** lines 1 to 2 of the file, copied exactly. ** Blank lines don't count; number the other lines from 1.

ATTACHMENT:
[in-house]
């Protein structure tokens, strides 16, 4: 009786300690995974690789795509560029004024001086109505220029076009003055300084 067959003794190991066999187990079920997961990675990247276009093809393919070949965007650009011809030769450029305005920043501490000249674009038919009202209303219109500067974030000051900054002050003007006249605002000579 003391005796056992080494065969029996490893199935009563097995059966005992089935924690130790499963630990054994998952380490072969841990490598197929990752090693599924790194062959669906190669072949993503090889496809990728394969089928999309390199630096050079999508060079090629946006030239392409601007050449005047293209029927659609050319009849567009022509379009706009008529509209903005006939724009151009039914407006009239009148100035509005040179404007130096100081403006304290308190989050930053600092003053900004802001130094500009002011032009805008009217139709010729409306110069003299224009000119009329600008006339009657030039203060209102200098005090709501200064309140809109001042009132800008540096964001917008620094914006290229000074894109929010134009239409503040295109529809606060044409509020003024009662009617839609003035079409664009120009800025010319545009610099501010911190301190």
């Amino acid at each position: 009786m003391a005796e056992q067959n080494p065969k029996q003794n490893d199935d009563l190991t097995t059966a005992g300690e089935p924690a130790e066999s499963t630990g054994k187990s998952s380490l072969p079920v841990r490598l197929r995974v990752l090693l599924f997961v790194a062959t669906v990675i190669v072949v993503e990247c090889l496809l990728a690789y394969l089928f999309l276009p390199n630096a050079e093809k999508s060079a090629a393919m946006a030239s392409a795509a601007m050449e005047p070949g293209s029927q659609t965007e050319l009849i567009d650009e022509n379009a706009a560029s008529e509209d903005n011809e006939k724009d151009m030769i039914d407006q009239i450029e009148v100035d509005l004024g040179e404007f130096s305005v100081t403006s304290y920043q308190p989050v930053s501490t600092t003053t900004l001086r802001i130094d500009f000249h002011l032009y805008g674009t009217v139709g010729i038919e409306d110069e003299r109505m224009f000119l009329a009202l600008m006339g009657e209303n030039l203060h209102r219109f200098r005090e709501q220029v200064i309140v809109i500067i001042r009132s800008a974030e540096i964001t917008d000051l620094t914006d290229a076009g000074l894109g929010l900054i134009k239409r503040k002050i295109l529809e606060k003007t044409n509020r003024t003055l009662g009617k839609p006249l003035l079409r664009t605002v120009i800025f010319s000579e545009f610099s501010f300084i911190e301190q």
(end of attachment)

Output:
[in-house]
């Protein structure tokens, strides 16, 4: 009786300690995974690789795509560029004024001086109505220029076009003055300084 067959003794190991066999187990079920997961990675990247276009093809393919070949965007650009011809030769450029305005920043501490000249674009038919009202209303219109500067974030000051900054002050003007006249605002000579 003391005796056992080494065969029996490893199935009563097995059966005992089935924690130790499963630990054994998952380490072969841990490598197929990752090693599924790194062959669906190669072949993503090889496809990728394969089928999309390199630096050079999508060079090629946006030239392409601007050449005047293209029927659609050319009849567009022509379009706009008529509209903005006939724009151009039914407006009239009148100035509005040179404007130096100081403006304290308190989050930053600092003053900004802001130094500009002011032009805008009217139709010729409306110069003299224009000119009329600008006339009657030039203060209102200098005090709501200064309140809109001042009132800008540096964001917008620094914006290229000074894109929010134009239409503040295109529809606060044409509020003024009662009617839609003035079409664009120009800025010319545009610099501010911190301190």